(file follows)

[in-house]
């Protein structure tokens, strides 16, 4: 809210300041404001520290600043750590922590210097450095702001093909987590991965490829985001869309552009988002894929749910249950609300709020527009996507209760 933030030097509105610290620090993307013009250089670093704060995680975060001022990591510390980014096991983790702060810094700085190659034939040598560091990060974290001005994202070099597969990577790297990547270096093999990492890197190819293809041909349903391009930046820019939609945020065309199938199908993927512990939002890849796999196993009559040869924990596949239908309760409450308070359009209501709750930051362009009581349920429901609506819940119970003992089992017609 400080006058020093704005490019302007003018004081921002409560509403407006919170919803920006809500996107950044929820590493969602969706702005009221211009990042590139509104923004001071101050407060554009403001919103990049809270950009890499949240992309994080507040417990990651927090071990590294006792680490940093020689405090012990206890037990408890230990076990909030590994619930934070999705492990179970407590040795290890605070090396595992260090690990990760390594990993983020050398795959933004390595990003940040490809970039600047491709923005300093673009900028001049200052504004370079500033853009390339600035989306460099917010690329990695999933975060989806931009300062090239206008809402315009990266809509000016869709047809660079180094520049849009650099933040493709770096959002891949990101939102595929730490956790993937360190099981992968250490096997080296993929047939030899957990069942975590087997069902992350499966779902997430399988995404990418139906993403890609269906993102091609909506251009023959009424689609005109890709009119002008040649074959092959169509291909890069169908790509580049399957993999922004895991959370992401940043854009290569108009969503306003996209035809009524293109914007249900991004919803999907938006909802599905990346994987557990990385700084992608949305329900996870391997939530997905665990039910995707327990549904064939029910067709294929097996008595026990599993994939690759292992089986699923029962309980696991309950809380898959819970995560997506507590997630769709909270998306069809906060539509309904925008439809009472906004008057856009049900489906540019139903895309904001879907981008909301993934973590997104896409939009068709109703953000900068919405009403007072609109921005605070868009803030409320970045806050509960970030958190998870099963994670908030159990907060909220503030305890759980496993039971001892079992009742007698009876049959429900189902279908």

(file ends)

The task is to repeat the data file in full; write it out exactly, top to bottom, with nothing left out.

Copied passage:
[in-house]
């Protein structure tokens, strides 16, 4: 809210300041404001520290600043750590922590210097450095702001093909987590991965490829985001869309552009988002894929749910249950609300709020527009996507209760 933030030097509105610290620090993307013009250089670093704060995680975060001022990591510390980014096991983790702060810094700085190659034939040598560091990060974290001005994202070099597969990577790297990547270096093999990492890197190819293809041909349903391009930046820019939609945020065309199938199908993927512990939002890849796999196993009559040869924990596949239908309760409450308070359009209501709750930051362009009581349920429901609506819940119970003992089992017609 400080006058020093704005490019302007003018004081921002409560509403407006919170919803920006809500996107950044929820590493969602969706702005009221211009990042590139509104923004001071101050407060554009403001919103990049809270950009890499949240992309994080507040417990990651927090071990590294006792680490940093020689405090012990206890037990408890230990076990909030590994619930934070999705492990179970407590040795290890605070090396595992260090690990990760390594990993983020050398795959933004390595990003940040490809970039600047491709923005300093673009900028001049200052504004370079500033853009390339600035989306460099917010690329990695999933975060989806931009300062090239206008809402315009990266809509000016869709047809660079180094520049849009650099933040493709770096959002891949990101939102595929730490956790993937360190099981992968250490096997080296993929047939030899957990069942975590087997069902992350499966779902997430399988995404990418139906993403890609269906993102091609909506251009023959009424689609005109890709009119002008040649074959092959169509291909890069169908790509580049399957993999922004895991959370992401940043854009290569108009969503306003996209035809009524293109914007249900991004919803999907938006909802599905990346994987557990990385700084992608949305329900996870391997939530997905665990039910995707327990549904064939029910067709294929097996008595026990599993994939690759292992089986699923029962309980696991309950809380898959819970995560997506507590997630769709909270998306069809906060539509309904925008439809009472906004008057856009049900489906540019139903895309904001879907981008909301993934973590997104896409939009068709109703953000900068919405009403007072609109921005605070868009803030409320970045806050509960970030958190998870099963994670908030159990907060909220503030305890759980496993039971001892079992009742007698009876049959429900189902279908």